Make bedtime a special time. It should be a time for you to interact with your child in a way that is secure and loving, yet firm. At bedtime, spend some special time with your child. Be firm and go through a certain bedtime routine that your child is used to. At the end of that routine the lights go off and it is time to fall asleep.
Put some thought into finding your child’s ideal bedtime. In the evening, look for the time when your child really is starting to slow down and getting physically tired. That’s the time that they should be going to sleep, so get their bedtime routine done and get them into bed before that time. If you wait beyond that time, then your child tends to get a second wind. At that point they will become more difficult to handle, and will have a harder time falling asleep.
Keep to a regular daily routine—the same waking time, meal times, nap time and play times will help your baby to feel secure and comfortable, and help with a smooth bedtime. Babies and children like to know what to expect.
Use a simple, regular bedtime routine. It should not last too long and should take place primarily in the room where the child will sleep. It may include a few simple, quiet activities, such as a light snack, bath, cuddling, saying goodnight, and a story or lullaby. The kinds of activities in the routine will depend on the child’s age.
Make sure the sleep routines you use can be used anywhere, so you can help your baby get to sleep wherever you may be.
Some babies are soothed by the sound of a vaporizer or fan running. This "white noise" not only blocks out the distraction of other sounds, it also simulates the sounds babies hear in the womb. Small, portable white noise machines with a variety of different sounds are now available.
Make sure your kids have interesting and varied activities during the day, including physical activity and fresh air.
Use light to your advantage. Keep lights dim in the evening as bedtime approaches. In the morning, get your child into bright light, and, if possible, take them outside. Light helps signal the brain into the right sleep-wake cycle.
Never soothe your child to sleep by putting them to bed with a bottle of juice, milk or formula. Water is okay. Anything other than water in the bottle can cause baby bottle tooth decay. Feed or nurse your baby, and then put them down to sleep.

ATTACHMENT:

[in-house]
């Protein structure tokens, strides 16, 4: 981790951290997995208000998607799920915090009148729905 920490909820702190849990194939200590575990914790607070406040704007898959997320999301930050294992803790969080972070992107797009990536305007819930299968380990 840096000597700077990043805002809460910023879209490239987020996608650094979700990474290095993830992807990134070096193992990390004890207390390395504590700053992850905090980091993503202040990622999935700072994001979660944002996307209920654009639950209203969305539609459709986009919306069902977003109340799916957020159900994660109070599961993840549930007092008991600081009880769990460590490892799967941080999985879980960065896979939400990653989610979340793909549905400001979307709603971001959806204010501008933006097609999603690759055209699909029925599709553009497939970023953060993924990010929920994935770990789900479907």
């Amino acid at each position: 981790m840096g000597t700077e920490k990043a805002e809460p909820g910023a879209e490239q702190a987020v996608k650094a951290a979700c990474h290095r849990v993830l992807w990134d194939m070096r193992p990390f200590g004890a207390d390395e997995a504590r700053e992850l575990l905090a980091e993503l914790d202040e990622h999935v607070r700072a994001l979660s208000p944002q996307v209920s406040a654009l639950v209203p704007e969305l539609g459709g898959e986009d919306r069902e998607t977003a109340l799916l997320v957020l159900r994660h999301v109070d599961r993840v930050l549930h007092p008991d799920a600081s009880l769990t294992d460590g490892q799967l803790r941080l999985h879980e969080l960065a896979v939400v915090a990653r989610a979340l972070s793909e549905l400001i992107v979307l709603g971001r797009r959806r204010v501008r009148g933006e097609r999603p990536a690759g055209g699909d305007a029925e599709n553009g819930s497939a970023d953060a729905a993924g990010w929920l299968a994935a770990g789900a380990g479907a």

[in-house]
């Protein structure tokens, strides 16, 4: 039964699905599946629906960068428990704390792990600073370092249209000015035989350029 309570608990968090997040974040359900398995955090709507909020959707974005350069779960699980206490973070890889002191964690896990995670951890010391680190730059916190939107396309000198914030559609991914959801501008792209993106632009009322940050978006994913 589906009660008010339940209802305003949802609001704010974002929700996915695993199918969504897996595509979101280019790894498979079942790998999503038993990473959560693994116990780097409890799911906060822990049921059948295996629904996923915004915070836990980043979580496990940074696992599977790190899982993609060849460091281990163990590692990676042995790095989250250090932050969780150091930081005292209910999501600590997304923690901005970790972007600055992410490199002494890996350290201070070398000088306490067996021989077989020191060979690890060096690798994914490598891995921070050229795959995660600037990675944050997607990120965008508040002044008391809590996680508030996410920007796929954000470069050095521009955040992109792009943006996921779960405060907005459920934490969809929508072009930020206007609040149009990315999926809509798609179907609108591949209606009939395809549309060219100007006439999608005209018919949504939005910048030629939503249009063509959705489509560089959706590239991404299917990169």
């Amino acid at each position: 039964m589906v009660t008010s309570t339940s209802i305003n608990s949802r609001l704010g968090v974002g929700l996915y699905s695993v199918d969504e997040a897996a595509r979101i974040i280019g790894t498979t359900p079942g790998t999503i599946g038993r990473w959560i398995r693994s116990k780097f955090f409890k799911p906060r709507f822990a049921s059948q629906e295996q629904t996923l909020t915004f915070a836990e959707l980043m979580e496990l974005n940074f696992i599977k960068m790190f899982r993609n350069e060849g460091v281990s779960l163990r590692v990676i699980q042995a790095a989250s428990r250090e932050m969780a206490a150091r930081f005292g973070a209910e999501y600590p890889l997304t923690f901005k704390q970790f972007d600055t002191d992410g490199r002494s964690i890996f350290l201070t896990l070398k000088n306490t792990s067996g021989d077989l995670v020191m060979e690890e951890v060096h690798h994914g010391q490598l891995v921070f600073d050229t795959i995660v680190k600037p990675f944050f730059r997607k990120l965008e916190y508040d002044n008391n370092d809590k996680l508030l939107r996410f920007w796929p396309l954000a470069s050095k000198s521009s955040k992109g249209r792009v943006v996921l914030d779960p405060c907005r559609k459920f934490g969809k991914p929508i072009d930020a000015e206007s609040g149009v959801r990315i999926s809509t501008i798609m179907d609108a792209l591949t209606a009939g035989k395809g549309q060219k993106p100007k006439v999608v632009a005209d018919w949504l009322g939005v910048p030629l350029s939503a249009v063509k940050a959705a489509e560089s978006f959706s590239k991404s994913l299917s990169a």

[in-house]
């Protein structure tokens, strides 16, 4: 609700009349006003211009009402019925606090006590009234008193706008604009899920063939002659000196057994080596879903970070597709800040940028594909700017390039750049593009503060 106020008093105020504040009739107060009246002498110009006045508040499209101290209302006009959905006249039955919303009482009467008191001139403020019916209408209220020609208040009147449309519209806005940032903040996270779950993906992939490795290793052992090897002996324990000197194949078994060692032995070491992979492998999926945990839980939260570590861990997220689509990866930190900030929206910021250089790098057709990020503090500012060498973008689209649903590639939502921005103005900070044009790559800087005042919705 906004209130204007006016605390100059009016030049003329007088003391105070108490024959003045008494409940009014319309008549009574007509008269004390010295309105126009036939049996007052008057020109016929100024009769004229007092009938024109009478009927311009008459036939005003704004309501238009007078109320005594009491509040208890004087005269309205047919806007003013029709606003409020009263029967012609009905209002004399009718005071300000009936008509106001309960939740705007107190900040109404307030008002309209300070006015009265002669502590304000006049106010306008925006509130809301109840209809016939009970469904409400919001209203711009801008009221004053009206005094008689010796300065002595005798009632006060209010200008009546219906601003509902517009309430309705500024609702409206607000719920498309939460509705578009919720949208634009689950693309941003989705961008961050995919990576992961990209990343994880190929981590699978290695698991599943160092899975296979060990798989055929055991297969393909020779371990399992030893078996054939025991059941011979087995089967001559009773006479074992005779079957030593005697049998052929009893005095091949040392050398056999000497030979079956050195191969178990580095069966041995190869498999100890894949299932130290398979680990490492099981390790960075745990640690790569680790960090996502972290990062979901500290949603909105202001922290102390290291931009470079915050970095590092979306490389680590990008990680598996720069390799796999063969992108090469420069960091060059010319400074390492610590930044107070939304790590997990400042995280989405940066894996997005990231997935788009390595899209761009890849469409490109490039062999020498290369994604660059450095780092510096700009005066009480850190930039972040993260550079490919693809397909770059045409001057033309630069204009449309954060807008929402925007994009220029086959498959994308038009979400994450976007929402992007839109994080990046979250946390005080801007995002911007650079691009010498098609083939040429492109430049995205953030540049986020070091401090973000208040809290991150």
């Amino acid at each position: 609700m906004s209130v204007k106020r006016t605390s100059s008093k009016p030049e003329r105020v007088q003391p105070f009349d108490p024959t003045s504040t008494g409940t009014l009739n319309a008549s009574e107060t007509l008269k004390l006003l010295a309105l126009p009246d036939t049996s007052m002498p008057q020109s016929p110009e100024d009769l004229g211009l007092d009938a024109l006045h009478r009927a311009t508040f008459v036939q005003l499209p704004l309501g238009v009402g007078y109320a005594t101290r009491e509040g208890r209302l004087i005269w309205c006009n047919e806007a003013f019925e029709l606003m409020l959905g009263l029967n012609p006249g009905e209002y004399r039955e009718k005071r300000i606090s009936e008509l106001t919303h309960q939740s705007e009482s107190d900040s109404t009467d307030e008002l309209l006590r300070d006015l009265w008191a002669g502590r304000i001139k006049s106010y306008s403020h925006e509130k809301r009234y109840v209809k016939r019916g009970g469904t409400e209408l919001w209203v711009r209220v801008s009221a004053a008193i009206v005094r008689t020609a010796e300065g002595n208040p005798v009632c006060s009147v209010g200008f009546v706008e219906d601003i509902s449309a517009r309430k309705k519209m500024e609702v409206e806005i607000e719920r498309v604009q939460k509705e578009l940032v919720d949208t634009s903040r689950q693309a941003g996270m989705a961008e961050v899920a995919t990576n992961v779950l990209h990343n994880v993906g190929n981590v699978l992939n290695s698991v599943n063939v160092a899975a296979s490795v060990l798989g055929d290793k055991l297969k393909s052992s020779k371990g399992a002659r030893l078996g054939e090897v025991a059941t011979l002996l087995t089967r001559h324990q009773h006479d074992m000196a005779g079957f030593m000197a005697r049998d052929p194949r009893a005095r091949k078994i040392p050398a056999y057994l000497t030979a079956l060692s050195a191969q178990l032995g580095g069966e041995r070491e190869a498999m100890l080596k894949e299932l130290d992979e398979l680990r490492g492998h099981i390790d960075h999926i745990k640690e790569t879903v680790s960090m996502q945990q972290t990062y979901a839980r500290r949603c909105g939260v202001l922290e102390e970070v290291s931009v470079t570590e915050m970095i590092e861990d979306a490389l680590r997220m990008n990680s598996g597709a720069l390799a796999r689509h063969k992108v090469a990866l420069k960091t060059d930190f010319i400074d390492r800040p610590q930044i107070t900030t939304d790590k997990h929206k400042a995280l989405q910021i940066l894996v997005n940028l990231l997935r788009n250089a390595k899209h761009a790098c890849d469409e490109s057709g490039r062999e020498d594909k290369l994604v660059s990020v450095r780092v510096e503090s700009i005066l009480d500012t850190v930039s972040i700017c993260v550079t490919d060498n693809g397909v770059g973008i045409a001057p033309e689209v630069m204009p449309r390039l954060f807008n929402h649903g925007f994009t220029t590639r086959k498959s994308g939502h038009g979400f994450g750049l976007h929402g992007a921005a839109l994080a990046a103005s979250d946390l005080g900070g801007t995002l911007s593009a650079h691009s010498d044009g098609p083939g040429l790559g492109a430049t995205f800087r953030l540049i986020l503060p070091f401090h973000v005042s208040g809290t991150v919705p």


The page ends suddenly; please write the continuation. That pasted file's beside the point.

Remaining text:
Don’t start giving solids before about 6 months of age. Starting solid food sooner will not help your baby sleep though the night. In fact, if you give your baby solids before their system can digest them, they may sleep worse because they have a tummy ache! The American Academy of Pediatrics says that breast milk or formula is all a baby needs to eat until six months of age. (See Feeding Your Baby and Toddler on YourChild for more on starting solids.) Contrary to popular belief, a heavier baby or a baby with a stuffed-full tummy is not more likely to sleep through the night.
Don’t fill up your child’s bed with toys. It’s probably best to keep your child’s bed a place to sleep, rather than a place to play. Too many toys in the bed can be distracting. One or two transitional objects–like a favorite doll, a security blanket, or a special book–are okay, and can help with separation issues. Babies under 4-6 months should have an empty crib to prevent suffocation. (See YourChild: Safe Sleep for more on bedtime safety guidelines.)
Never use sending your child to bed as a threat. Bedtime needs to be a secure, loving time, not a punishment. Your goal is to teach your kids that bedtime is enjoyable, just as it is for us adults. If the feeling around bedtime is a good feeling, your child will fall asleep easier.
Don’t give your child foods and drinks with caffeine in them, like hot chocolate, tea, cola, chocolate, etc. Even caffeine earlier in the day could disrupt your child’s sleep cycle.
Don’t let your child watch more than one to two hours of TV during the day, and don’t let them watch TV at bedtime at all. TV viewing at bedtime has been linked to poor sleep.
If your child has a TV set in their bedroom, remove it. Research shows watching TV is linked to sleep problems , especially if the TV set is in the child’s bedroom. The presence of other media, such as a computer, video games or Internet in a kid’s bedroom is also associated with worse sleep.
For more information visit the University of Michigan website.
Photo courtesy of Hamed Saber